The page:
WASHINGTON (Reuters) - Commerce Secretary Gary Locke complained that China often fails to keep promises to open its markets and called for a “more equitable commercial relationship,” days before China’s president visits Washington.
“When I talk to business leaders across America, they continue to express significant concerns — shared by business around the world — about the commercial environment in China,” Locke said on Thursday.
The U.S. government also is frustrated that Chinese officials often make promises to address market access barriers or other concerns, but a year or more later, little has changed, Locke said.
“Perhaps an agreement is made, but it never becomes binding. Or perhaps there’s a well-written law or regulation at the national level, but there’s lax enforcement at the provincial or city level,” he said.
The remarks by Locke, the latest in a series of China policy speeches by the Obama cabinet ahead of Chinese President Hu Jintao’s visit next week, followed a speech on Wednesday by Treasury Secretary Timothy Geithner.
Geithner urged Beijing to move faster in allowing its currency to appreciate, to remove other trade barriers and to revise policies that forcefully tilt the China market playing field in the favor of Chinese firms.
President Barack Obama hosts Hu for a state visit on January 19. Administration officials say he will raise big geopolitical problems such as Iran and North Korea as well as the global economy, and trade issues that bedevil ties between the world’s two biggest economies.
New trade figures released on Thursday showed the U.S. trade deficit with China alone totaled $252 billion during the first 11 months of 2010, keeping it on track to surpass the annual record of $268 billion in 2008.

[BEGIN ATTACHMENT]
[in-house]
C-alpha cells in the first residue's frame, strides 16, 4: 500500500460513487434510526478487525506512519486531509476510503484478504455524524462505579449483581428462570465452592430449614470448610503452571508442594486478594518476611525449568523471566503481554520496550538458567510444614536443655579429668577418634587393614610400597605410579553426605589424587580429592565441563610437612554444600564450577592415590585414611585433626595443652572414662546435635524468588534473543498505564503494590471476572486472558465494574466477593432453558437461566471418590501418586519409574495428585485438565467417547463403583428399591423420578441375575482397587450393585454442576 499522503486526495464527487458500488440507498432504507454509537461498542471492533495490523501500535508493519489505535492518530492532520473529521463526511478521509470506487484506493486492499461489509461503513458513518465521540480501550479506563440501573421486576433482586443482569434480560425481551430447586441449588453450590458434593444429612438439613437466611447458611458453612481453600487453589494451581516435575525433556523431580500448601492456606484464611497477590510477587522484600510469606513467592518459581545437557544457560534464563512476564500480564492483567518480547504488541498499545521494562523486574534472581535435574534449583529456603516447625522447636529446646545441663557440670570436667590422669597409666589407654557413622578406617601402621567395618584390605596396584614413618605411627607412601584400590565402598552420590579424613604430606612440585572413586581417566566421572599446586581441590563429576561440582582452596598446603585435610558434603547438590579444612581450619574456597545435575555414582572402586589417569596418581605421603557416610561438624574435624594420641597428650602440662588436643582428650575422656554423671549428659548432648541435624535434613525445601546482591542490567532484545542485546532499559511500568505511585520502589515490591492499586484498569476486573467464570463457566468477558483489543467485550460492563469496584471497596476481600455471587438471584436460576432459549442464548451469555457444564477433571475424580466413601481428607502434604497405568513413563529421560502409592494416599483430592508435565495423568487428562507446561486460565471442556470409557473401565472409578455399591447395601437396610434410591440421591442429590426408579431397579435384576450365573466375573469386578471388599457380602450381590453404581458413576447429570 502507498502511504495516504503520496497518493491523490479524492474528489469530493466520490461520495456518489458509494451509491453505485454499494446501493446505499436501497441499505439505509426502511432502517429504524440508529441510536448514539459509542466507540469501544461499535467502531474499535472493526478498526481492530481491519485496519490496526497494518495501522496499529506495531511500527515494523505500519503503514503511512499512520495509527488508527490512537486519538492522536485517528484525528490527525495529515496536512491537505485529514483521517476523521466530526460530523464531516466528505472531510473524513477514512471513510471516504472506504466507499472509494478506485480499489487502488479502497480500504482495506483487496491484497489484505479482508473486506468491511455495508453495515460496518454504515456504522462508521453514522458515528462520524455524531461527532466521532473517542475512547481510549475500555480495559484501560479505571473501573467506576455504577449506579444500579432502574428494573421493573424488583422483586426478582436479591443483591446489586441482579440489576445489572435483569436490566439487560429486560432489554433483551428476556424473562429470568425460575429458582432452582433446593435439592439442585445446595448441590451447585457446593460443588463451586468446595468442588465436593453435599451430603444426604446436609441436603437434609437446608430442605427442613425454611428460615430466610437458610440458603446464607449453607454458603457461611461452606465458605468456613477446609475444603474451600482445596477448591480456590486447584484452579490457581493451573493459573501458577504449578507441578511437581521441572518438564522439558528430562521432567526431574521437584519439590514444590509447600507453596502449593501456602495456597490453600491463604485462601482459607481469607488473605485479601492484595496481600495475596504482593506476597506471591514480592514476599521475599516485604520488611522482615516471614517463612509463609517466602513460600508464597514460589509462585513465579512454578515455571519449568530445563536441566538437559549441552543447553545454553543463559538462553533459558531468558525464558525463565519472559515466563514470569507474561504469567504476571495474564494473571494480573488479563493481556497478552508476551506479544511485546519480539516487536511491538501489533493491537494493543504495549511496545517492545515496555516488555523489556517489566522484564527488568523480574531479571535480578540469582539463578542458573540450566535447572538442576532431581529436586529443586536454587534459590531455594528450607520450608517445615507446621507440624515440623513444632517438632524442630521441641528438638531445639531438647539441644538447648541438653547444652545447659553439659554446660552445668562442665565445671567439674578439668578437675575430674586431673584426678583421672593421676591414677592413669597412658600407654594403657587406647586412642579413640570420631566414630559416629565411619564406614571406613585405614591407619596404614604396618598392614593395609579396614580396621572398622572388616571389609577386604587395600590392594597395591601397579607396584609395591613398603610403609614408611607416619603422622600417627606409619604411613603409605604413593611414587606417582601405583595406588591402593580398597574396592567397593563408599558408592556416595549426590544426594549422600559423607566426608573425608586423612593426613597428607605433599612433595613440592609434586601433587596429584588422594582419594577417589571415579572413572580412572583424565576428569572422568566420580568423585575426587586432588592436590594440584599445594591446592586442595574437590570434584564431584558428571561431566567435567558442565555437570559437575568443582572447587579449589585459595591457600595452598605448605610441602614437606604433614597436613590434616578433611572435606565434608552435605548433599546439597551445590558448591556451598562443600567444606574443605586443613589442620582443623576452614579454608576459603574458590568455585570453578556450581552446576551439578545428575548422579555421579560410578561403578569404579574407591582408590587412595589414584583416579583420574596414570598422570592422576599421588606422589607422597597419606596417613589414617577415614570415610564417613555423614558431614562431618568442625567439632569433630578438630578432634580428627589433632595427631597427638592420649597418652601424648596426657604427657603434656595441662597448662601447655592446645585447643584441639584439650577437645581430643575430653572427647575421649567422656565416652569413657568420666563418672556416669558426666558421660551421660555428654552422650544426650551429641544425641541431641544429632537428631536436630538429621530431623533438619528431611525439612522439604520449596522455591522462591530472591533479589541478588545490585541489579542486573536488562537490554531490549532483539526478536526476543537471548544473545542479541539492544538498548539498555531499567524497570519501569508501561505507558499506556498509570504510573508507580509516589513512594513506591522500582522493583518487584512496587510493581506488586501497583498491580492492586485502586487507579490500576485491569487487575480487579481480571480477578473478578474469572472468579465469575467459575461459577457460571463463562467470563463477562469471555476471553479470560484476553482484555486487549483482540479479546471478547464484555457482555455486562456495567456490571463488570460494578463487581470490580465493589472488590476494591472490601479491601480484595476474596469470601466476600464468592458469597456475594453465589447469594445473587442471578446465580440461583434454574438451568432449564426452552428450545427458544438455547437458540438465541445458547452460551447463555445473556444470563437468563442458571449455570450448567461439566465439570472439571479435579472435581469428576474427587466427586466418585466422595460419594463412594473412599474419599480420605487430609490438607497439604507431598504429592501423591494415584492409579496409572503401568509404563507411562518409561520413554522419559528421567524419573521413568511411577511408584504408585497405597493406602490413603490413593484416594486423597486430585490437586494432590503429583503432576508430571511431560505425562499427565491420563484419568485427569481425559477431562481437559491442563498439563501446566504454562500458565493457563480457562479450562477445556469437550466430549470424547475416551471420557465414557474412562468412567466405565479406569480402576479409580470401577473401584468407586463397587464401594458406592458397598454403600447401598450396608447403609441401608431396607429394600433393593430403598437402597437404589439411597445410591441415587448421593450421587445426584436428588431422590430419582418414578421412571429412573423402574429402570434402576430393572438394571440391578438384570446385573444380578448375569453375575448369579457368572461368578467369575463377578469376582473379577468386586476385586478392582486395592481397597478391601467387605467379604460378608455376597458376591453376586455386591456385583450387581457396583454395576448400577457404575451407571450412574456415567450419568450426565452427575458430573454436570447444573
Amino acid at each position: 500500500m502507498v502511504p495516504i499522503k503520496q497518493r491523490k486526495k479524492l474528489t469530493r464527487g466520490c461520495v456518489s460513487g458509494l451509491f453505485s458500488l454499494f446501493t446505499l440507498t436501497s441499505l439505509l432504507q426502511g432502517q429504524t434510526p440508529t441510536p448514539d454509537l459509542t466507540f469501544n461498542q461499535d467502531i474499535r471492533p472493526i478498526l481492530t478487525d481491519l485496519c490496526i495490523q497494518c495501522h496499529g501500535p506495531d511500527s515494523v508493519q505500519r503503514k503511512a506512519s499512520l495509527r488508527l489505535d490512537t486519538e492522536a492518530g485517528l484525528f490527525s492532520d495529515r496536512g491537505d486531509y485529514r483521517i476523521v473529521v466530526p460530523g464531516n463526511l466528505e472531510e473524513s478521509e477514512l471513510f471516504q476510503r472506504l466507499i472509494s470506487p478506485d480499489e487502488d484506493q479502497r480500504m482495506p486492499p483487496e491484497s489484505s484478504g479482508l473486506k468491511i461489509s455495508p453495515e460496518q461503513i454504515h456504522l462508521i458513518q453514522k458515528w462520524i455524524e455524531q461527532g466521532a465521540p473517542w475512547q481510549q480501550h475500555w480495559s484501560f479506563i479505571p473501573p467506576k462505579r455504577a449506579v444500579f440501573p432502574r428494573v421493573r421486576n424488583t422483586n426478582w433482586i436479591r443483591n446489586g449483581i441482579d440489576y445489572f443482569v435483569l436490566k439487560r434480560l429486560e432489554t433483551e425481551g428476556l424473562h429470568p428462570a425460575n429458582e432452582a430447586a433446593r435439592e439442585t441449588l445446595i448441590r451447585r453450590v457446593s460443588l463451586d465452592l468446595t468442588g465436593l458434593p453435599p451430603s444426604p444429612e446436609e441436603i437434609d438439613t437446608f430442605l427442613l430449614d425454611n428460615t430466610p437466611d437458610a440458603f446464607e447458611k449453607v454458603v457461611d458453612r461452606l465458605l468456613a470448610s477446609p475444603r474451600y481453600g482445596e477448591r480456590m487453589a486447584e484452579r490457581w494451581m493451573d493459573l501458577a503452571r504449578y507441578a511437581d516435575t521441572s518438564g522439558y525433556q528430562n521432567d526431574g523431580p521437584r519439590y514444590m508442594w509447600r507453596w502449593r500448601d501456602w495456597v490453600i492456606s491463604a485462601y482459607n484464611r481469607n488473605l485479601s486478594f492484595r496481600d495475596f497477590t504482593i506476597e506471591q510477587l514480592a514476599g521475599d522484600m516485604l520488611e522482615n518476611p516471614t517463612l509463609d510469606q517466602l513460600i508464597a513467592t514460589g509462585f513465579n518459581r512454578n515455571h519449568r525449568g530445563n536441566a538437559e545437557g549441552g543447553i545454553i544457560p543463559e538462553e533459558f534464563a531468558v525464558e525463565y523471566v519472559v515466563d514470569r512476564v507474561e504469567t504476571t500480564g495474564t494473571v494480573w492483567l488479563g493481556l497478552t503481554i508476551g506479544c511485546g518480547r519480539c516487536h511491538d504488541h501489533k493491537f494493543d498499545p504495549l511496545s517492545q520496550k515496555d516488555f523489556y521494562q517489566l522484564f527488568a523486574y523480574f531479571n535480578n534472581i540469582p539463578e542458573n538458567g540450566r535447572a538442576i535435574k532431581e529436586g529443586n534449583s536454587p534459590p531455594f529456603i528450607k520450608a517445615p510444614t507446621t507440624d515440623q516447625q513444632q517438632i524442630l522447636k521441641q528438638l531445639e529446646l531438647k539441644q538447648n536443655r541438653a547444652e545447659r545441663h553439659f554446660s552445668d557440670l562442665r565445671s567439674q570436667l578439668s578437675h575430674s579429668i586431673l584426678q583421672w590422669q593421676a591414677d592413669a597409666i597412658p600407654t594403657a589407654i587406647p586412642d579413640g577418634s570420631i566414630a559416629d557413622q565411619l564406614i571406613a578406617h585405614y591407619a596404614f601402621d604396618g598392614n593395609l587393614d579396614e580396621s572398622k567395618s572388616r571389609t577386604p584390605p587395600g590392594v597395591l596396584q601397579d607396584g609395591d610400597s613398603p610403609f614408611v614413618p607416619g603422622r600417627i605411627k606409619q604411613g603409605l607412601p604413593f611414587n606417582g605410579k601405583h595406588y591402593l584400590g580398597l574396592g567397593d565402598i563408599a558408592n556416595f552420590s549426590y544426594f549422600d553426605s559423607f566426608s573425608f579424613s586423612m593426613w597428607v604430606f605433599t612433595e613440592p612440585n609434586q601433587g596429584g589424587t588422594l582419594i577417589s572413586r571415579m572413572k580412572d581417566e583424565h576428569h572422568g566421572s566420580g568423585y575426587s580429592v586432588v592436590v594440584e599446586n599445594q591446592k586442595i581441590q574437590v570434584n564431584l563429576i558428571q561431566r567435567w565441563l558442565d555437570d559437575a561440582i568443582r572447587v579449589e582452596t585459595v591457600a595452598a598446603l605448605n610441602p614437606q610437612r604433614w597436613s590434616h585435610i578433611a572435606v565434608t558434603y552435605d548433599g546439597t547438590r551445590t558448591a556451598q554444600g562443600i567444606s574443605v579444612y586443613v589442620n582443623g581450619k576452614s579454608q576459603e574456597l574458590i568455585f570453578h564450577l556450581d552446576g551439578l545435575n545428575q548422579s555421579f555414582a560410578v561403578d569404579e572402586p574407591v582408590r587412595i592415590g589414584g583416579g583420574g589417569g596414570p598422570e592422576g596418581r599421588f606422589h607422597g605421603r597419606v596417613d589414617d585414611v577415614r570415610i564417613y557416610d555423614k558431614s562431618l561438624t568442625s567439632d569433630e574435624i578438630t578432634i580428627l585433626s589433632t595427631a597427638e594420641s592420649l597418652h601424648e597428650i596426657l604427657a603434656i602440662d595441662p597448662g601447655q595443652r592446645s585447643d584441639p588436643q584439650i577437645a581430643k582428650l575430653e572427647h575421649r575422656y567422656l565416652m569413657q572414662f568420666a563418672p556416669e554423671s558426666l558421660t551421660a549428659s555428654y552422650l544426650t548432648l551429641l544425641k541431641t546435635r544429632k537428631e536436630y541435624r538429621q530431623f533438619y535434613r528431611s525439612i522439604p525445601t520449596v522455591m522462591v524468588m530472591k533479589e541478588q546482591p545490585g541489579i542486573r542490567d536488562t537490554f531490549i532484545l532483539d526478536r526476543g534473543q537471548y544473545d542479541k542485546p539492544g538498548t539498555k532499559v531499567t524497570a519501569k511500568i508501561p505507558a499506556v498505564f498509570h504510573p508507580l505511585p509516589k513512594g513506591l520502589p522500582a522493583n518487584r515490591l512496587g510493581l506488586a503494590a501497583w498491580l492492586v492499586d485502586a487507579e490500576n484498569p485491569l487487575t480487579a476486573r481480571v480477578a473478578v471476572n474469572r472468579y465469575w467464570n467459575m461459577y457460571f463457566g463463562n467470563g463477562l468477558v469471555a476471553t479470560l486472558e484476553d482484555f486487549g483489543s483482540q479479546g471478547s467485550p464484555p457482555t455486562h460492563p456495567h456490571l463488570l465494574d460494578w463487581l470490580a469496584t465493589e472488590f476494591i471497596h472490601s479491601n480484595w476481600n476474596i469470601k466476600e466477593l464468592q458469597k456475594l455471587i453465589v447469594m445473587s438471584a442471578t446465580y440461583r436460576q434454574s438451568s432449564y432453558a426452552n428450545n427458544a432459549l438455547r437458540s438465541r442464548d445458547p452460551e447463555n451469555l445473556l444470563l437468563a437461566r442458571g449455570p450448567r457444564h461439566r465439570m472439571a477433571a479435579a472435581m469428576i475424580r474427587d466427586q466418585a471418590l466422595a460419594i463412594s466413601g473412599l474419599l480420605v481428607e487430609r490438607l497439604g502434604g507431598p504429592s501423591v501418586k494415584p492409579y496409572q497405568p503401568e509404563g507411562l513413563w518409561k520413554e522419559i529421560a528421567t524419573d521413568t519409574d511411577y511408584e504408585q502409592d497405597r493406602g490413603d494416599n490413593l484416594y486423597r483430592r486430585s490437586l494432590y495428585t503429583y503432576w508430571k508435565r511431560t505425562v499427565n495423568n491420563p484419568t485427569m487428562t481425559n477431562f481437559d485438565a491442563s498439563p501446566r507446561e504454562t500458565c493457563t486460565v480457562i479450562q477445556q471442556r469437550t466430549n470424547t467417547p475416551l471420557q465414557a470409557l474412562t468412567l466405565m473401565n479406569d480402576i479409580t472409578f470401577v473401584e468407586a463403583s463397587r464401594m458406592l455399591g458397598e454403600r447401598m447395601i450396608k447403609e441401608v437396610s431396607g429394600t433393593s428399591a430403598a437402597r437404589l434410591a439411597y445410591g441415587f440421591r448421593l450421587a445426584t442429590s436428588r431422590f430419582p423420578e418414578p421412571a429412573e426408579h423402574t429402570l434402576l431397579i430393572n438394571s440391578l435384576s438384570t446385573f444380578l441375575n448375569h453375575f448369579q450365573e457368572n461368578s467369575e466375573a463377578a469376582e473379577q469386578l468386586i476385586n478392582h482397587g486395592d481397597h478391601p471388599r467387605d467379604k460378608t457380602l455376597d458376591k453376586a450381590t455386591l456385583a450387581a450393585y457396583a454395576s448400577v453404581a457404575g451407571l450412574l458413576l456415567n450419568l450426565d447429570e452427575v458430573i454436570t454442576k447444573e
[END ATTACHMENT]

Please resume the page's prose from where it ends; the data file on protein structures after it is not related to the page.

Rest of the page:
U.S.-CHINA QUID PRO QUO?
Locke echoed U.S. companies’ complaints about a host of Chinese government policies they say discriminate against foreign firms and threaten to undermine long-term U.S. economic growth by requiring companies to transfer technology to Chinese partners in order to participate in the Chinese market.
Geithner in his speech on Wednesday rapped those Chinese policies, but extended an offer to free up trade in high-tech goods and address other Chinese concerns, provided that it saw some give from Beijing on its tightly controlled exchange rate regime and other policies.
Many U.S. lawmakers direct their ire at China’s currency policy. They contend China deliberately undervalues its yuan by as much as 15 percent to 40 percent to give its companies an unfair price advantage.
Economist Derek Scissors said Geithner’s help-us-help-you approach was “reasonable” but that Washington needed to focus on bigger issues than China’s nominal exchange rate.
“If we ask the Chinese to do hard things, then we’re going to have to offer something else in return,” he said.
Chinese officials declined to comment on Geithner’s idea, but a series of advisers and analysts said that it was unlikely to jump at a trade-for-currency deal.
China has guided the yuan up by 0.4 percent against the dollar this week, following a well-established pattern of nudging up the currency’s value before important political meetings. It gained about 3 percent in the second half of 2010.
Representatives of more than 100 Chinese companies will also be in town next week, setting the stage for a number of business deals that Obama could tout as helping to reach his goal of doubling U.S. exports.
Locke declined to comment on possible deals to be signed.
The United States and China must make good on promises to reduce the huge imbalances “because they have the potential to threaten global stability and prosperity,” Locke said.
“We need a more equitable commercial relationship. And it is within our reach,” Locke said, acknowledging that China is already a “fairer” market for foreign companies than it was 10 years ago even though more work needs to be done.
Last month, China made a number of promises during high-level trade talks to reduce the use of pirated software and remove administrative and regulatory barriers to American sales of everything from beef to industrial machinery to telecommunications devices.
Bill Reinsch, president of the National Foreign Trade Council, whose members include Boeing, Caterpillar and other major U.S. exporters, said the worsening commercial environment in China is causing companies to rethink where they make future investments.
“The Chinese have made no secret of the fact that they want our technology and that’s the key to our competitive advantage. So, it’s no surprise that companies don’t particularly want to surrender that,” Reinsch said.
Reporting by Doug Palmer; Editing by Jan Paschal